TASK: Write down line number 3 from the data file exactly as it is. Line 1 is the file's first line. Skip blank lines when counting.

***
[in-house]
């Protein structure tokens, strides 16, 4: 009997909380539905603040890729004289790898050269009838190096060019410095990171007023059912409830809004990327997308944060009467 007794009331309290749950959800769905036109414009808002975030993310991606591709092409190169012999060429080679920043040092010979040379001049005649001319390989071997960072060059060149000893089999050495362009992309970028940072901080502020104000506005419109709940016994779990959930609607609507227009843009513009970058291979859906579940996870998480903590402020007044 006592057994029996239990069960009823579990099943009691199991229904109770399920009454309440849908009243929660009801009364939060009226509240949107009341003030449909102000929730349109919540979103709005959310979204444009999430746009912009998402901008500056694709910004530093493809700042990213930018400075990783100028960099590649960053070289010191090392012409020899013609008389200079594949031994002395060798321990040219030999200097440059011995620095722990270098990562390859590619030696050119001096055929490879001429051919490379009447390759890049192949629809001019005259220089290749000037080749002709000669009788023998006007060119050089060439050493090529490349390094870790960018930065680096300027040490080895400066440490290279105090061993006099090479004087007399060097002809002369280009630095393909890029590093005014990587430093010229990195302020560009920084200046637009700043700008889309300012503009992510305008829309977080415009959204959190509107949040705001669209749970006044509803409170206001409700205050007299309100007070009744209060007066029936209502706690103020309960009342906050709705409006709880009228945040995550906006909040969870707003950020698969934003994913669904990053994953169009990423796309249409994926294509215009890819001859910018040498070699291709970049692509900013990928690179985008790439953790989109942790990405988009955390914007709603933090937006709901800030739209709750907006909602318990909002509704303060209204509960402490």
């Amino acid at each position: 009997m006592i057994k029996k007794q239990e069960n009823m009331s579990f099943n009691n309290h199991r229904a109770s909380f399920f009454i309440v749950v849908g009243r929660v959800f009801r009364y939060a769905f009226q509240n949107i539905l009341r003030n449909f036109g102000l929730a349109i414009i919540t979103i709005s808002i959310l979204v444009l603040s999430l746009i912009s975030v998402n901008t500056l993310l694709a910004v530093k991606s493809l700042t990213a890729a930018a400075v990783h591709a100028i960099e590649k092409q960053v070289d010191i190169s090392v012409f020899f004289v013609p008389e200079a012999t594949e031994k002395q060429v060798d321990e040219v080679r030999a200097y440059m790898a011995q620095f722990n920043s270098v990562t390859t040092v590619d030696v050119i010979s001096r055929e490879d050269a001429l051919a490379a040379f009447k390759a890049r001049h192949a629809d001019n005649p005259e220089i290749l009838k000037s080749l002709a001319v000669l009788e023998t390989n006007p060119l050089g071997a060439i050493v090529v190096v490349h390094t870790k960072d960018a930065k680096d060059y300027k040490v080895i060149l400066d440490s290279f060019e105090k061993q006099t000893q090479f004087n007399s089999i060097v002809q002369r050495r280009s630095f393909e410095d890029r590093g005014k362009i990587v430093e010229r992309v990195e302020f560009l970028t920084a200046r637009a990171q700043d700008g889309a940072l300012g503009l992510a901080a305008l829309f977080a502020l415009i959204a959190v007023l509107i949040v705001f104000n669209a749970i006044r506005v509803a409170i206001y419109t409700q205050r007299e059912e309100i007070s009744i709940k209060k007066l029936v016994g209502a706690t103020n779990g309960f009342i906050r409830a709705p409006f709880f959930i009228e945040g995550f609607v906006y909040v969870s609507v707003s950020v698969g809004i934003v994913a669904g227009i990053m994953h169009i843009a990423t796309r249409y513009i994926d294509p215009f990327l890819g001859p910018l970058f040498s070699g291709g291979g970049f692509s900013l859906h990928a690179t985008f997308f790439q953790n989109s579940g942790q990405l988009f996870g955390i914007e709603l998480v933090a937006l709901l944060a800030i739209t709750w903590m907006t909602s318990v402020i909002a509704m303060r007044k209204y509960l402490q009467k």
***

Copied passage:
């Amino acid at each position: 009997m006592i057994k029996k007794q239990e069960n009823m009331s579990f099943n009691n309290h199991r229904a109770s909380f399920f009454i309440v749950v849908g009243r929660v959800f009801r009364y939060a769905f009226q509240n949107i539905l009341r003030n449909f036109g102000l929730a349109i414009i919540t979103i709005s808002i959310l979204v444009l603040s999430l746009i912009s975030v998402n901008t500056l993310l694709a910004v530093k991606s493809l700042t990213a890729a930018a400075v990783h591709a100028i960099e590649k092409q960053v070289d010191i190169s090392v012409f020899f004289v013609p008389e200079a012999t594949e031994k002395q060429v060798d321990e040219v080679r030999a200097y440059m790898a011995q620095f722990n920043s270098v990562t390859t040092v590619d030696v050119i010979s001096r055929e490879d050269a001429l051919a490379a040379f009447k390759a890049r001049h192949a629809d001019n005649p005259e220089i290749l009838k000037s080749l002709a001319v000669l009788e023998t390989n006007p060119l050089g071997a060439i050493v090529v190096v490349h390094t870790k960072d960018a930065k680096d060059y300027k040490v080895i060149l400066d440490s290279f060019e105090k061993q006099t000893q090479f004087n007399s089999i060097v002809q002369r050495r280009s630095f393909e410095d890029r590093g005014k362009i990587v430093e010229r992309v990195e302020f560009l970028t920084a200046r637009a990171q700043d700008g889309a940072l300012g503009l992510a901080a305008l829309f977080a502020l415009i959204a959190v007023l509107i949040v705001f104000n669209a749970i006044r506005v509803a409170i206001y419109t409700q205050r007299e059912e309100i007070s009744i709940k209060k007066l029936v016994g209502a706690t103020n779990g309960f009342i906050r409830a709705p409006f709880f959930i009228e945040g995550f609607v906006y909040v969870s609507v707003s950020v698969g809004i934003v994913a669904g227009i990053m994953h169009i843009a990423t796309r249409y513009i994926d294509p215009f990327l890819g001859p910018l970058f040498s070699g291709g291979g970049f692509s900013l859906h990928a690179t985008f997308f790439q953790n989109s579940g942790q990405l988009f996870g955390i914007e709603l998480v933090a937006l709901l944060a800030i739209t709750w903590m907006t909602s318990v402020i909002a509704m303060r007044k209204y509960l402490q009467k």